28 `for I have five brothers, that he may testify to them, lest they also come to this place of torment.’ (931 βάσανος basanos). (Lk. 16:24-25, 28 NKJ)

[931 βάσανος basanos] “A touchstone, a black siliceous stone used to test the purity of gold, silver and other metals, hence any test or criterion by which the qualities of a thing are tried. Metaphorically meaning instrument of torture by which one is forced to divulge the truth, examination, trial by torture.”-Zodhiates, S. (2000). The Complete Word Study Dictionary: New Testament (electronic ed.). Chattanooga, TN: AMG Publishers.

The Rich man is conversational, rational, not hysterical and screaming as if being tortured. Therefore, it is eisegetical we interpret “”this place of torment” as a torture chamber causing uncontrollable screaming.

And I will put this third into the fire, and refine them as one refines silver, and test them as gold is tested. They will call upon my name, and I will answer them. I will say, ‘They are my people’; and they will say, ‘The LORD is my God.'” (Zech. 13:9 ESV)

According to the sterner doctrine of the Shammaites, these souls must undergo a process of purgation by fire; “they enter Gehenna, swing themselves up again, and are healed.” This view, based upon Zech. 13:9, seems to be something like the Christian purgatory.-Singer, I. (Ed.). (1901–1906). The Jewish Encyclopedia: A Descriptive Record of the History, Religion, Literature, and Customs of the Jewish People from the Earliest Times to the Present Day, 12 Volumes (Vol. 5, p. 217). New York; London: Funk & Wagnalls.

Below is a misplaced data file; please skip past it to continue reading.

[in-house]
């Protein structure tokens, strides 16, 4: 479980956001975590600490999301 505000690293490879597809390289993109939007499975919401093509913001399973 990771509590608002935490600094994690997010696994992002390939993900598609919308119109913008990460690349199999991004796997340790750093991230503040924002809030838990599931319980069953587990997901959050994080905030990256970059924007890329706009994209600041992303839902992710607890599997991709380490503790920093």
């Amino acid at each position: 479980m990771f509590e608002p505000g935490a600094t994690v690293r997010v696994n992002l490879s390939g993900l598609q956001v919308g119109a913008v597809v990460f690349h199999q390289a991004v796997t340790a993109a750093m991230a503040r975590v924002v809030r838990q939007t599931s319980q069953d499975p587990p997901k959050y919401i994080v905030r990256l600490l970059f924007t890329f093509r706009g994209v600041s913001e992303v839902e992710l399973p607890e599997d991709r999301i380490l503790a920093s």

The Rich Man is in anguish in this flame (5395 φλόξ phlox) being purged by the flame of God’s inspection (Rev. 2:24; 2:18; 19:12). Thirsting for God’s presence (Ps. 42:2; 63:1; 143:6) is behind the imagery of wanting water to quench thirst.

There is an eschatological reversal being worked out (Mt. 6:20-24. Lk. 16:25), the “Rich Man” in death is being purged as Lazarus was while living. The trials are in the category of God’s purifying servants (1 Chron. 28:9. Ps. 7:9; 11:5; 26:2. Jer. 11:20; 32:19. Jas. 1:12; 5:11; Rev. 2:23), not punishment of the wicked.

This explains why Lazarus is named, and the Rich Man not. Lazarus means “God helped”. Evidently, the trials he went through when alive, made him ready to enter paradise. The Rich man had no help from God, he ends up in Hades.

But as a child of Abraham, the gifts and calling of God are irrevocable. Even if he died an enemy of the Gospel of Christ, yet out of Zion his deliverer would come and “all Israel will be saved” (Rom. 11:26-33).

See Postmortem evangelism for more on this.

All torment in Hades ends at the resurrection on Judgment Day; First death landing one in Hades is temporary, only Second Death landing one in Lake of Fire is eternal.

13 The sea gave up the dead who were in it, and Death and Hades delivered up the dead who were in them. And they were judged, each one according to his works.
14 Then Death and Hades were cast into the lake of fire. This is the second death.
15 And anyone not found written in the Book of Life was cast into the lake of fire. (Rev. 20:15 NKJ)

28 “Do not marvel at this; for the hour is coming in which all who are in the graves will hear His voice
29 “and come forth– those who have done good, to the resurrection of life, and those who have done evil, to the resurrection of condemnation. (Jn. 5:28-29 NKJ)


[1]Some might argue for an independent “reversal”. Lazarus is consoled, and the Rich man is in anguish independently. Nothing connects the two. The “lifetime” limitation remains but the “repentance” aspect is lost. However, the juxtaposition argues against that equation because why mention Lazarus at all? Clearly it is a warning the Rich Man’s lack of charity toward Lazarus was sinful and why the Rich Man suffers anguish in Hades. How long Lazarus suffered is then pertinent to how long the Rich Man must suffer.